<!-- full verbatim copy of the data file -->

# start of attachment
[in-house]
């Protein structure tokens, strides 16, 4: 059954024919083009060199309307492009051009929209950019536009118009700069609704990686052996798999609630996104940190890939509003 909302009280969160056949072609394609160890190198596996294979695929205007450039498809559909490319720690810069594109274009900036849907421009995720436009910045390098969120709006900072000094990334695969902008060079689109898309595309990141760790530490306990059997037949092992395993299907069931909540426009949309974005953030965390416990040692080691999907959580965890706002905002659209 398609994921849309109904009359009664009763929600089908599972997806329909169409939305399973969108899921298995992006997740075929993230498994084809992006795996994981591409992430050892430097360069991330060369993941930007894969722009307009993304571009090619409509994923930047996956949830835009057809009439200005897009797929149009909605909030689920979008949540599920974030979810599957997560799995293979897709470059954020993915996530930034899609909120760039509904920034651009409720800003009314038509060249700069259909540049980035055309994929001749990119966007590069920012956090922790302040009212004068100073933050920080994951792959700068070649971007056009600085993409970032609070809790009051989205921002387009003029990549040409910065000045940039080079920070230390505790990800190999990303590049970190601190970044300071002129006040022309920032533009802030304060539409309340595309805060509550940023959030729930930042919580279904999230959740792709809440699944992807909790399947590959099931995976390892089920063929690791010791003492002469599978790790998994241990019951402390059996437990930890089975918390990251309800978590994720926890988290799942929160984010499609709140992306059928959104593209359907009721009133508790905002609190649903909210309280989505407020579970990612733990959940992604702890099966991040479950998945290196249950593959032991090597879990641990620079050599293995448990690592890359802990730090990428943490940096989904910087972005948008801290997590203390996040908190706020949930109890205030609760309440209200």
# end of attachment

[in-house]
């Protein structure tokens, strides 16, 4: 059954024919083009060199309307492009051009929209950019536009118009700069609704990686052996798999609630996104940190890939509003 909302009280969160056949072609394609160890190198596996294979695929205007450039498809559909490319720690810069594109274009900036849907421009995720436009910045390098969120709006900072000094990334695969902008060079689109898309595309990141760790530490306990059997037949092992395993299907069931909540426009949309974005953030965390416990040692080691999907959580965890706002905002659209 398609994921849309109904009359009664009763929600089908599972997806329909169409939305399973969108899921298995992006997740075929993230498994084809992006795996994981591409992430050892430097360069991330060369993941930007894969722009307009993304571009090619409509994923930047996956949830835009057809009439200005897009797929149009909605909030689920979008949540599920974030979810599957997560799995293979897709470059954020993915996530930034899609909120760039509904920034651009409720800003009314038509060249700069259909540049980035055309994929001749990119966007590069920012956090922790302040009212004068100073933050920080994951792959700068070649971007056009600085993409970032609070809790009051989205921002387009003029990549040409910065000045940039080079920070230390505790990800190999990303590049970190601190970044300071002129006040022309920032533009802030304060539409309340595309805060509550940023959030729930930042919580279904999230959740792709809440699944992807909790399947590959099931995976390892089920063929690791010791003492002469599978790790998994241990019951402390059996437990930890089975918390990251309800978590994720926890988290799942929160984010499609709140992306059928959104593209359907009721009133508790905002609190649903909210309280989505407020579970990612733990959940992604702890099966991040479950998945290196249950593959032991090597879990641990620079050599293995448990690592890359802990730090990428943490940096989904910087972005948008801290997590203390996040908190706020949930109890205030609760309440209200």